Sharon D. Allison-Ottey: A well-intended bill but a bad one

Last month, the Maryland Citizens Health Initiative Coalition held a press conference in Annapolis calling on the General Assembly to pass so-called “transparency” legislation, HB 1194/SB 1023, to address the cost of prescription medicine Maryland’s citizens pay at the pharmacy counter. We recognize MCHI’s efforts to bring down the out-of-pocket cost for patients. (Daily Record)

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Robbyn Lewis: Here's why Maryland needs a basic health plan

Health care is a human right. Without universal access to quality, affordable health care, nothing else matters. Children need good health to learn and grow, and working adults need it to be engaged, creative and productive citizens. Unfortunately, Republicans are using their control of the federal government to rip health coverage away from the American people. Their efforts to destroy the Affordable Care Act, also known as Obamacare, threaten hard-won gains for health coverage and drive up costs. The first line of defense to protect health care for millions of Americans falls on the states. We have the power and opportunity in Maryland to defeat destructive efforts emanating from Congress and the White House. (Wash. Post)

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Vandana Sinha: Here's how a regional HQ2 bid could work

Now that the Washington region crows three spots on Amazon’s 20-city short list for its supernatural HQ2, I suppose we can say the me-first approach won us the first round. But joining together could make us the last bidder standing. And that will take beating Amazon at its own game of bureaucratic bling. (Wash. Bus. Journal)

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Cheryl C. Kagan: 911 texting a good start, but Md. system needs more to protect lives

Every child knows what to do in an emergency: They dial 911. But when 911 fails, people die. On April 19, 2006, Kaafee Billah called 911 from his office at MedImmune/AstraZeneca in Gaithersburg. He thought he might be having a heart attack. Emergency responders searched from office to office, looking for him. Ten hours later, he was found dead in a different company building that shared the same “trunk” phone line. On July 25, 2010, Rockville resident and environmental activist Carl Henn was struck by lightning during a thunderstorm; 911 was overwhelmed by calls, so his friends’ efforts were met with busy signals. Carl later died. The common thread in all these tragedies was the failure of 911 to get help to where it was needed. (Balt. Sun)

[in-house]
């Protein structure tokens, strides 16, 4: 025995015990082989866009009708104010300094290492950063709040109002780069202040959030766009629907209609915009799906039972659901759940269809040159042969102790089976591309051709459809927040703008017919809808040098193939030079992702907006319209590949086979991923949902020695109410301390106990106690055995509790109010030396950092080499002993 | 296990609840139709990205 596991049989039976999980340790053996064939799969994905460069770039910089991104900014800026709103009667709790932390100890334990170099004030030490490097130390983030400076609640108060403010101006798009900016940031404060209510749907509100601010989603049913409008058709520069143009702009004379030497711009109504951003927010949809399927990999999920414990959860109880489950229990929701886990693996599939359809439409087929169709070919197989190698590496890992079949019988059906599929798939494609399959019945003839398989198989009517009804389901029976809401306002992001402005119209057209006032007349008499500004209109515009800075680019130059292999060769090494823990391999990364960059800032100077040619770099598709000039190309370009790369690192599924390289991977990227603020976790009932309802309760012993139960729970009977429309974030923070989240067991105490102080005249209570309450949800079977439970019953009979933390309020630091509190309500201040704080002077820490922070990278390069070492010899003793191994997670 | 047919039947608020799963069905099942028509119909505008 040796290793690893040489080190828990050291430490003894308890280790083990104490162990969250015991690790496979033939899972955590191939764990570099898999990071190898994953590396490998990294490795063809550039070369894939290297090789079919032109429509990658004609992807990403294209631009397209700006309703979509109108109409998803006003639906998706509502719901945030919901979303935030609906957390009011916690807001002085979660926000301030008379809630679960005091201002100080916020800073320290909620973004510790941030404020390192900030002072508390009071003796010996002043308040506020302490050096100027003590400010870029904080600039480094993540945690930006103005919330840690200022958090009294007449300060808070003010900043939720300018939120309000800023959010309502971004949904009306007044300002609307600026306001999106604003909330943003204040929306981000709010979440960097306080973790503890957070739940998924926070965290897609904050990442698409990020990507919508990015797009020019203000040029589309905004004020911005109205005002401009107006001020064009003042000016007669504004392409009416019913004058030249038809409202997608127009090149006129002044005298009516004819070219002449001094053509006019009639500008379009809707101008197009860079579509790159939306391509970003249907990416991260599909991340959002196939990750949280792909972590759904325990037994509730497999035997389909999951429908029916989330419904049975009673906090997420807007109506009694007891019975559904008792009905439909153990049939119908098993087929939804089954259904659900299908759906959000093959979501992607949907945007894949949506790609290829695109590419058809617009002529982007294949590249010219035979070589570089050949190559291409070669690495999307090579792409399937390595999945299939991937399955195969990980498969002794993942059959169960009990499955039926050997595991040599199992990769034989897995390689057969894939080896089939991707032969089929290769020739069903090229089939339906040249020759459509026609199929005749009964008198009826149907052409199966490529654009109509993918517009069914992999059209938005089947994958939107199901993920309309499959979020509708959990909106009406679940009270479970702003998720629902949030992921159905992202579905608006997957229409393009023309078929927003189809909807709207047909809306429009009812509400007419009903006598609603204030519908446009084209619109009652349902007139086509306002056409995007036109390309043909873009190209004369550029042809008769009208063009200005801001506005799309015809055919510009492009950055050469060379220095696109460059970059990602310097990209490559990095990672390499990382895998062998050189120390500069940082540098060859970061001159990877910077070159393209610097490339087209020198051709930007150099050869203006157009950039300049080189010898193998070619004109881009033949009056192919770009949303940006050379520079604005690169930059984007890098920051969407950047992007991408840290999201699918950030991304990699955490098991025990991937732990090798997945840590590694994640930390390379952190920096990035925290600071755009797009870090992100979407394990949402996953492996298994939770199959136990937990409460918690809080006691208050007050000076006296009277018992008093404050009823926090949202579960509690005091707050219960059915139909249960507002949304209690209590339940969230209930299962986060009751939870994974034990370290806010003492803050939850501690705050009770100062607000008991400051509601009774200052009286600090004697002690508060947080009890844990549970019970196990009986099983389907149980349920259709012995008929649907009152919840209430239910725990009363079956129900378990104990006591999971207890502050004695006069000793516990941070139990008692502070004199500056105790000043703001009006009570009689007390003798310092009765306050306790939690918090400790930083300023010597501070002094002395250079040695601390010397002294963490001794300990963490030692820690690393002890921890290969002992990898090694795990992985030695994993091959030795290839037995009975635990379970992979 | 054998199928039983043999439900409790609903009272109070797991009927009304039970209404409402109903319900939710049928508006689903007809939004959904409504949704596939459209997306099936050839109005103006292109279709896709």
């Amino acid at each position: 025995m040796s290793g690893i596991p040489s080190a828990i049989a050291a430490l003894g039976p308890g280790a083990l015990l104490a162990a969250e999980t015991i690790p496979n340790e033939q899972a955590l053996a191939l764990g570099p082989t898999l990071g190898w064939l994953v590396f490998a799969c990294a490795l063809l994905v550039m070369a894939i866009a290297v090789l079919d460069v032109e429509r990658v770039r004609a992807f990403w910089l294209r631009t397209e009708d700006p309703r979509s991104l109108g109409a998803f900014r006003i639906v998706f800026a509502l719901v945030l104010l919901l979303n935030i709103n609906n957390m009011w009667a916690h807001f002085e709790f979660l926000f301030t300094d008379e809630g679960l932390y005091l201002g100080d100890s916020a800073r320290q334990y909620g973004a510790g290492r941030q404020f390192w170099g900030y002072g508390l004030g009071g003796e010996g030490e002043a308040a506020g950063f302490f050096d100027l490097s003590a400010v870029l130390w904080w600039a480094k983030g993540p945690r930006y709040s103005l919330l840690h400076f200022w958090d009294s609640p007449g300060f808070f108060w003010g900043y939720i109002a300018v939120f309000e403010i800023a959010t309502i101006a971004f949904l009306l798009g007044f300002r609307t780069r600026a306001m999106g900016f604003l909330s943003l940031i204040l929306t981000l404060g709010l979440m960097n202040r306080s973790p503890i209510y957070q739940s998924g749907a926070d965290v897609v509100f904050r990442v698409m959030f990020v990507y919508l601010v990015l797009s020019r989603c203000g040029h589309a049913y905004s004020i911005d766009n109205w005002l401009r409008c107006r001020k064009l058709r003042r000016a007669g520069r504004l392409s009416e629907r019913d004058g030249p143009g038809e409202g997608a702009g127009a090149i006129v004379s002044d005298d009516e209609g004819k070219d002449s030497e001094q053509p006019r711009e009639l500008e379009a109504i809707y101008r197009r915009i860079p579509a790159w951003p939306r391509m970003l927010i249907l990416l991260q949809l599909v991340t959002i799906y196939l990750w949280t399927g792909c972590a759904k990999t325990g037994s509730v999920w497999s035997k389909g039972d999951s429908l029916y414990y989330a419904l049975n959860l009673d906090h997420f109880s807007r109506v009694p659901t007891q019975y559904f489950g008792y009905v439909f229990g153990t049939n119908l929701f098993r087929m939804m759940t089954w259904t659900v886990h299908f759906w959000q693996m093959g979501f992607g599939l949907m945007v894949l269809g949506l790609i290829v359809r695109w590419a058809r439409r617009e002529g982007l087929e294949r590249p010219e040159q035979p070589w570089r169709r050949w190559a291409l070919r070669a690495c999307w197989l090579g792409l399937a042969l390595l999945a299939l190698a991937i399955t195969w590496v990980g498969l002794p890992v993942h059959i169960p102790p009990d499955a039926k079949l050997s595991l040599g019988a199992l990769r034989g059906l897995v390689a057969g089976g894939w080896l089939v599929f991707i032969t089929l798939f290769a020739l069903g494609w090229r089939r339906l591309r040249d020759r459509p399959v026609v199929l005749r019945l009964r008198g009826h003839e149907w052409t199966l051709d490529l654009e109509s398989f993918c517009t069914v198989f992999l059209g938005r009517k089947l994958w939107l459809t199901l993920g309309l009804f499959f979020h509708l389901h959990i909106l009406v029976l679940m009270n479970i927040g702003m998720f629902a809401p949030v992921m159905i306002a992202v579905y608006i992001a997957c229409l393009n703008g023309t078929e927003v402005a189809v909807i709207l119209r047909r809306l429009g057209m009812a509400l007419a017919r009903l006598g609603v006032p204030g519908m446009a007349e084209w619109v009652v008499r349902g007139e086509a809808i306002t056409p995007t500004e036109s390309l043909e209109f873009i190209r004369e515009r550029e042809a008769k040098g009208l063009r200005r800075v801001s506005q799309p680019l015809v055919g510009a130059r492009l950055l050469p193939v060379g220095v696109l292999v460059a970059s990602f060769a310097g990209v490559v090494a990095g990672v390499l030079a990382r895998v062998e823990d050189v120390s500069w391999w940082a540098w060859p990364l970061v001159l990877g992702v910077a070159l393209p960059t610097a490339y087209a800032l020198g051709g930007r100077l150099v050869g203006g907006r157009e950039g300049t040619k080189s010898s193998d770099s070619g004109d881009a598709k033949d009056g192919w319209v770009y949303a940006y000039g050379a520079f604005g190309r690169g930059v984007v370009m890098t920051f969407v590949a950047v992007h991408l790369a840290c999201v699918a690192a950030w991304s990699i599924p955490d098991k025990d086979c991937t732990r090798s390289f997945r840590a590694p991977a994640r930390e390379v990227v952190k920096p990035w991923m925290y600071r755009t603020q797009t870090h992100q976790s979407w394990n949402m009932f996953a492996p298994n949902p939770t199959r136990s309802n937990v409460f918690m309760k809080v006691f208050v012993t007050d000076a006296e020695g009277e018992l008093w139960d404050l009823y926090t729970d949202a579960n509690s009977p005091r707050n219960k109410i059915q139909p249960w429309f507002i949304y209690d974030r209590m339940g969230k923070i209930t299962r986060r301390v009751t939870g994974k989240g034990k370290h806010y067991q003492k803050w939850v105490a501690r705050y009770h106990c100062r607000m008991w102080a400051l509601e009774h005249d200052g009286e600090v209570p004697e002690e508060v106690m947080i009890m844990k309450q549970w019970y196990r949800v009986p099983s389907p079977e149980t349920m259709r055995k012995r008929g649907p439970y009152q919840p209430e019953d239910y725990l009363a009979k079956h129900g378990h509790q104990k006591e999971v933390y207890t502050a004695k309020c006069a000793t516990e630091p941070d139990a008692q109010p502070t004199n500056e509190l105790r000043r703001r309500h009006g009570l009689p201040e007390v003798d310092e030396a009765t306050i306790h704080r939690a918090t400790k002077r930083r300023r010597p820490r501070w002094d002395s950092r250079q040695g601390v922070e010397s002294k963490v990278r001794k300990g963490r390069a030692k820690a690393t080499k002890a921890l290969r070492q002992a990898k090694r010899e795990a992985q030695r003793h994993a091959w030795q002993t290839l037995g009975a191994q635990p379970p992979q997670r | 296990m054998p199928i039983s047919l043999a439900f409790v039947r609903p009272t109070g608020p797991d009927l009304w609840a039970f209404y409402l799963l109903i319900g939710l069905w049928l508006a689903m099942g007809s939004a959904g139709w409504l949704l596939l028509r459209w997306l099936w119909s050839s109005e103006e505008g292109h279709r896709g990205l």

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Schools must do better communicating threats to community

More than 300 teens, roughly a third of the student population at Francis Scott Key High School, skipped on Wednesday after word of another student making a threat against the school spread on social media the night before, without any official communication to clear up the matter for parents until after the school day began Wednesday. Law enforcement deemed the threat not credible late Tuesday, according to Carroll County Sheriff Jim DeWees, whose deputies investigated the potential threat, visiting the student and his family. Yet, it wasn't until after 7 a.m. — after most students were already on their way to class — when an email was sent to the FSK community advising Carroll County Public Schools was aware of the threat. (Carr. Co. Times)

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Get 'em!

Cumberland is going to enlist in the army of victims who are going after the big drug companies that are undoubtedly contributing to the opioid pandemic. (See: City to join opioid lawsuit, Feb. 21 Times-News, Page 1A) All of America’s towns, cities, counties and states are victims. There’s no other word for it. They did this to us on purpose because they thought they could do it and get away with it, and make gobs of money. (Times-News)

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Melissa Landa: What I learned as an anti-bias educator at UMD

For 10 years, I had the privilege of working with undergraduate students at the University of Maryland, focusing on anti-bias education in the five courses that I created and taught. Although I am no longer at UMD, I believe that some of the themes that emerged from discussions I had with African American, Jewish, Asian American and other “minority” students might offer useful perspectives for administrators to consider in light of the race-related challenges that the university is confronting. (Balt. Sun)

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Ron George: Are Democrats against economic growth?

The big news for entrepreneurs, single moms and families of all sizes is that relief is arriving on your doorsteps in several ways: The federal tax cut translates to more than $3 billion in annual tax relief to Maryland. According to The Tax Foundation's estimate, "This reform should result in 17,000 additional jobs in Maryland." The average Maryland family will see $1,741 returned to them this year, according to Democratic Comptroller Peter Franchot. Is his party listening? Only one thing can derail your benefiting from this good news: partisanship. (Capital)

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